What’s causing the increase?

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Freedom, a red tailed hawk rescued Memorial Day weekend from Cushing, continues to visit the Winged Freedom Raptor Hospital every week or so for a visit, although the raptor has been released into the wild.
Contributed / Dr. Kim Ammann

“Mostly, I think, because there’s a place to go. There just is no other raptor rehabilitation around and many people, even if they find a bird, if they’ve got a three-hour trip ahead of them to get it someplace they just sort of say, ‘I can’t or ‘I won’t,’” Ammann said.

The hospital’s case load currently includes a patient from Douglas County: the bald eagle named Marlys who was found by the side of Highway 13 in the town of Lakeside less than two weeks ago. Ammann said she mostly gets hawks and eagles from Douglas County. One common thread is involved no matter where the raptors come from.

“Most of what we see is directly related to some type of human influence,” Ammann said.

That includes vehicle collisions, lead poisoning and even a bald eagle that was snagged in a fishing lure. Rat poison can also work its way up to predator species like raptors. There are things humans can do to reduce their impact:

  • If you see a dead animal on the roadway, stop and pull it into the ditch away from the road.
  • If you see an injured bird or hit one with your vehicle, stop to help.
  • Slow down if you see a bald eagle or other raptor along the road.
  • Make the switch to lead-free ammunition and fishing gear.
  • Don’t use poisons to kill rodent pests.
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A red-tailed hawk nestling, Freedom, was rescued from Freedom Valley Campground in Cushing on Memorial Day weekend and brought to Winged Freedom Raptor Hospital in Spooner.
Contributed / Dr. Kim Ammann

Another recent danger to raptors, avian influenza, started decimating raptor populations this spring. Ammann was no longer able to send any overflow cases to the Raptor Center in St. Paul. If a bird showed any signs of avian flu in the field, they would be euthanized.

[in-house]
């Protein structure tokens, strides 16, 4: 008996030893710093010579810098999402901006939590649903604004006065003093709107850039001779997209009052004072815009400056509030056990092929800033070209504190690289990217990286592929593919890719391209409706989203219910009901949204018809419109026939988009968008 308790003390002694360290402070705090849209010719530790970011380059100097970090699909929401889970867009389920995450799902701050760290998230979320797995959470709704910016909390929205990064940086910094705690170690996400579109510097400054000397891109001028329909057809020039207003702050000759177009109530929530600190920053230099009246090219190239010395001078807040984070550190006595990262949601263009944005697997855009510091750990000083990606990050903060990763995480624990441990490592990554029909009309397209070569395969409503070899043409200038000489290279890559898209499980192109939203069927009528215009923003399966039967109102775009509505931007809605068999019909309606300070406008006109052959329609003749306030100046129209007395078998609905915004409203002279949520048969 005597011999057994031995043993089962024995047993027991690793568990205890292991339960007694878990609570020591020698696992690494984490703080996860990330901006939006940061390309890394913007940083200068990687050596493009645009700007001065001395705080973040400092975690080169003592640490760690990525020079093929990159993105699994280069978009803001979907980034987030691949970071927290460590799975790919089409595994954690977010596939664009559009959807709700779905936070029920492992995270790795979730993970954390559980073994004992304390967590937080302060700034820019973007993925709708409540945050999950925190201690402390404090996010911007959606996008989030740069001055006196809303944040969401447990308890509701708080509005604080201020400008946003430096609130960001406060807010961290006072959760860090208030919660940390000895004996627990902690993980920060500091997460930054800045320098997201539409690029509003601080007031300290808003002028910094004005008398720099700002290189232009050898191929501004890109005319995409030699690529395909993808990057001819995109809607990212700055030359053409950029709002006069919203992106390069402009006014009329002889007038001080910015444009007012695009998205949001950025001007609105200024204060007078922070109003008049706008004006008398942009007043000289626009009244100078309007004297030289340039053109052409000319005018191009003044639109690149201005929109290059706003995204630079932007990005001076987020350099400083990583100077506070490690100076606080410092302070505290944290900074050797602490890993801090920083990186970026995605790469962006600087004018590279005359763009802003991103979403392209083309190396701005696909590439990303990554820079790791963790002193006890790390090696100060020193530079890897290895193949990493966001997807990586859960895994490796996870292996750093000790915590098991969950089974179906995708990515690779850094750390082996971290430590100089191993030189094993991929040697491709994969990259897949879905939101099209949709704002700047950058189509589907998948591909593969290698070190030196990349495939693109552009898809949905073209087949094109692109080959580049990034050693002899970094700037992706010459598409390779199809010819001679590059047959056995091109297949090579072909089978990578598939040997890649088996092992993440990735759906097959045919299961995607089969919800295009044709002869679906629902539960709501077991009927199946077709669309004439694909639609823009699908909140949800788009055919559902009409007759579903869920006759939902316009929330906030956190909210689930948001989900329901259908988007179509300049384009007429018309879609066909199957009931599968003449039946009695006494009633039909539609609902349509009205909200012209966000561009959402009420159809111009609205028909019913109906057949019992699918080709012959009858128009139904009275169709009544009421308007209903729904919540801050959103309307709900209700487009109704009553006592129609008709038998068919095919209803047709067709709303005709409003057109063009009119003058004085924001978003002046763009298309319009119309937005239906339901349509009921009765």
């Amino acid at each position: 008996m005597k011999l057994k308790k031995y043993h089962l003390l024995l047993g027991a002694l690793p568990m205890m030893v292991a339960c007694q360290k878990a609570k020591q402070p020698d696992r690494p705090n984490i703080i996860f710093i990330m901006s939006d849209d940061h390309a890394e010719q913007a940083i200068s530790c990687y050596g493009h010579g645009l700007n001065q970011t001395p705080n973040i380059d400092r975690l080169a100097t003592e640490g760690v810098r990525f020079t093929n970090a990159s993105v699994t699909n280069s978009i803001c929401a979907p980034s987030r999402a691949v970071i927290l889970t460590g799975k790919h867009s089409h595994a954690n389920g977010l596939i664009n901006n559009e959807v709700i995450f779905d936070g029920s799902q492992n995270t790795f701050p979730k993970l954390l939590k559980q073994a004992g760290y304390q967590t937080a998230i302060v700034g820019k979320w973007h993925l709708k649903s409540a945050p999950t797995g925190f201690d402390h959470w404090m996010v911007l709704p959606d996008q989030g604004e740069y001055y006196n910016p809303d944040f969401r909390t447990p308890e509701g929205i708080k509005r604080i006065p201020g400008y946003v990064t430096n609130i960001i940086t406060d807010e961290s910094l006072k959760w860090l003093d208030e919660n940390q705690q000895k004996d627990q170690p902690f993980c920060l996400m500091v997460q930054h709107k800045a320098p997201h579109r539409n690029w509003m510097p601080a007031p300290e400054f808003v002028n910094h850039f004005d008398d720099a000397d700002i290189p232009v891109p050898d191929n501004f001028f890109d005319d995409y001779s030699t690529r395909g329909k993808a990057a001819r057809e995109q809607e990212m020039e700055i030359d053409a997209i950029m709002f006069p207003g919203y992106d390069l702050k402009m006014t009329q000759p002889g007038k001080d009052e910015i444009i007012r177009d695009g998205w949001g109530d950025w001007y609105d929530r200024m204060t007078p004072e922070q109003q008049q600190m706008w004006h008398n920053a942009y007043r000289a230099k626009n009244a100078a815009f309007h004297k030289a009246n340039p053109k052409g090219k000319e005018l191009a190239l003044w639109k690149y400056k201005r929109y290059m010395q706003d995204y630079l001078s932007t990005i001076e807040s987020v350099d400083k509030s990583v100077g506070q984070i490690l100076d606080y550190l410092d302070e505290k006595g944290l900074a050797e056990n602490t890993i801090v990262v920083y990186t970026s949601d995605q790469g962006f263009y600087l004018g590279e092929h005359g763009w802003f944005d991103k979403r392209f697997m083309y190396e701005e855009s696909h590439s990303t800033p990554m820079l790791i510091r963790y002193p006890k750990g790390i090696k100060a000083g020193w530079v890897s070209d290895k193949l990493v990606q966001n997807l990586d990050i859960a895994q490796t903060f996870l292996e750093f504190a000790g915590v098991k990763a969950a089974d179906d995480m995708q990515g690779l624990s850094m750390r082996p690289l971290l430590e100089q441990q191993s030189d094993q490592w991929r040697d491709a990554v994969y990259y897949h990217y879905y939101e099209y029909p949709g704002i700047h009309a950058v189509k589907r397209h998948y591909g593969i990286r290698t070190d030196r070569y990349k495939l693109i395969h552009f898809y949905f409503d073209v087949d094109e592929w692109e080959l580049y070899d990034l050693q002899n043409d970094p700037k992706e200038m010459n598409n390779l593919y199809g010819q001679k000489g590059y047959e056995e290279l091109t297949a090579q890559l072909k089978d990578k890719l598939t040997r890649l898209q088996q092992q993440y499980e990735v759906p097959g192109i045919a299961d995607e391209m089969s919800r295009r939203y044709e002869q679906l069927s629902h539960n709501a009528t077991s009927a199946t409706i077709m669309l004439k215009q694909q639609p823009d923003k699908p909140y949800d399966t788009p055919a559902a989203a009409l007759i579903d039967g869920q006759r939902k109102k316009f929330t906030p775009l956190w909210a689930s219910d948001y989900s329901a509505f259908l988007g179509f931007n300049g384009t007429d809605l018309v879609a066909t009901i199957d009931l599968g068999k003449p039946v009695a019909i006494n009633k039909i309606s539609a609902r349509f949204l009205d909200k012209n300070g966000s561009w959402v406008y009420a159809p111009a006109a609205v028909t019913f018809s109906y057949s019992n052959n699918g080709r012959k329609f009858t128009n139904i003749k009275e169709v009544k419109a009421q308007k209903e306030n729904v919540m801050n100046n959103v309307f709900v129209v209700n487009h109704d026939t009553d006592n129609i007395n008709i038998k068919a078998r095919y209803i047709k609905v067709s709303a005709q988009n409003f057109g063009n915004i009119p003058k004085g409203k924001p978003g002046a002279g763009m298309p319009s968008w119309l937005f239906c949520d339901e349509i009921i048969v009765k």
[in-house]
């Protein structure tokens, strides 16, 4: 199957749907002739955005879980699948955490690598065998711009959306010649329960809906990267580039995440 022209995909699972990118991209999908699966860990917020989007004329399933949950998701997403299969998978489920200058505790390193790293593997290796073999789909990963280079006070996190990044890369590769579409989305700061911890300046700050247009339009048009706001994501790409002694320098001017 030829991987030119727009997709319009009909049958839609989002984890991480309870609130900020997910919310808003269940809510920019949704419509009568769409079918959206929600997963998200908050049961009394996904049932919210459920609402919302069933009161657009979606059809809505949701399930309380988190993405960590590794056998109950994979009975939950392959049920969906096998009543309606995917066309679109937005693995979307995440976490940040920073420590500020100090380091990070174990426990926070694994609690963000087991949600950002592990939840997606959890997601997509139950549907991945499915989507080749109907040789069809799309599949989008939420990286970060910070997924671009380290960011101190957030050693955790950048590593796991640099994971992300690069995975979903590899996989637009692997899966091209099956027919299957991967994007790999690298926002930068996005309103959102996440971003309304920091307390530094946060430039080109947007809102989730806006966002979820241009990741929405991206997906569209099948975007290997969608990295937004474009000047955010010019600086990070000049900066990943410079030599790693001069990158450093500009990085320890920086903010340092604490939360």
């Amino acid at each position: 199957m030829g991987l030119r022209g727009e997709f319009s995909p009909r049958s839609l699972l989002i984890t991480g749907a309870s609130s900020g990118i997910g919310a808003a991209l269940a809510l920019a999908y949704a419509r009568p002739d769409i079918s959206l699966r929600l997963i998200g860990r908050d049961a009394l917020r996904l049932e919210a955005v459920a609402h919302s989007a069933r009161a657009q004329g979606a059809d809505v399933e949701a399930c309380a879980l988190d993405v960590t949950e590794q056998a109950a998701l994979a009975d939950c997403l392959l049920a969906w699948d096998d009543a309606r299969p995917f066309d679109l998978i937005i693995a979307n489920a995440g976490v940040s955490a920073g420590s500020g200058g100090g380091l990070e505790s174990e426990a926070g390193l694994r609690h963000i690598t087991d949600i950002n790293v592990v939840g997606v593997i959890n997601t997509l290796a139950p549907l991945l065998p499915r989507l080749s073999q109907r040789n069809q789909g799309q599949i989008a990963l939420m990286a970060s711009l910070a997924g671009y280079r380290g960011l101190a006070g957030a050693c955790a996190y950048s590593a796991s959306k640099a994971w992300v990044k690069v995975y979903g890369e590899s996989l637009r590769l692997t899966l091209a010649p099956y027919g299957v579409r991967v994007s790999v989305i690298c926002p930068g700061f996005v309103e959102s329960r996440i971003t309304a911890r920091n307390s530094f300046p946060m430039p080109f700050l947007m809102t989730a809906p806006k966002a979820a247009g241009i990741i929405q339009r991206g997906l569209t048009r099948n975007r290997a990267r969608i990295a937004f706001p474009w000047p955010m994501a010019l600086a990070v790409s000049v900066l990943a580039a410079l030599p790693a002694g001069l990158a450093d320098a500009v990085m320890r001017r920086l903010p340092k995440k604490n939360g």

“There’s no surviving it and it’s a horrible neurological disorder in raptors. It’s just horrible to see,” Ammann said.

The nonprofit recently broke ground on a larger facility, funded through supporter donations, that would increase the space available for recovering birds and house the fully functioning hospital that currently resides in Ammann’s basement. It will also include a large open-air enclosure where raptors can regain their flying prowess together. Currently, volunteers have to take the birds out to a local soccer field and fly them on a lead.

The Winged Freedom Raptor Hospital welcomes donations for ongoing operating costs and volunteers to help with transportation. Visit wingedfreedomrh.com or facebook.com/wingedfreedomraptorhospital for more information.

Winky, a barred owl who appears to see poorly from one eye and normally from another, may never see well enough to get released from Winged Freedom Raptor Hospital in Spooner. She is shown Aug. 18.
Contributed / Dr. Kim Ammann

Wisconsin resources

If people find an injured animal in Douglas County, the Wisconsin Department of Natural Resources lists the following rehabilitation facilities in the area:

  • Winged Freedom Raptor Hospital, Spooner, 715-781-2595: eagle and raptor.
  • Whistler Bends Wildlife, Webster, 715-566-3652: rodent, rabbit, raccoon.
  • Kari Fox, Webster, 715-349-8676: rodent, rabbit, perching birds, reptile.
  • Lynn Seeger, Rice Lake, 715-234-3306, Lynn54868@yahoo.com : opossum, raccoon, mustelid, canid, raptor.
  • Wildlife Rehabilitation and Release, Colfax, 715-832-1462, ps.wrandr@gmail.com : opossum, rodent, rabbit, canid, raccoon, perching and non-perching birds, raptor, reptile.
  • Chippewa Valley Wildlife Rehabilitation, Eau Claire, 715-838-0326: opossum, rodent, rabbit, canid, felid, mustelid, raccoon, waterfowl.
  • If the facility is not taking animals, people can contact the DNR Wildlife Hotline by email, dnrwildlifeswitchboard@wisconsin.gov , or leave a voicemail at 608-267-0866.

Minnesota resources

Those who find an injured wild animal of any species can contact Wildwoods , a wildlife rehabilitation center in Duluth, at 218-491-3604. The nonprofit also lists information on how to determine if an animal needs help or not at wildwoodsrehab.org and posts updates on injured animals on its Wildwoods Facebook page .

The Minnesota Department of Natural Resources is not letting Wildwoods accept animals from Wisconsin, according to Executive Director Jessica LaBumbard, due to the possible transfer of diseases such as chronic wasting disease, avian influenza and rabbit hemorrhagic disease.

“We frequently receive calls from Wisconsin, and if it is not one of the animals that we can accept, we do refer to rehabilitators in Wisconsin and provide whatever education we can over the phone,” LaBumbard said.

Maria Lockwood covers news in Douglas County, Wisconsin, for the Superior Telegram.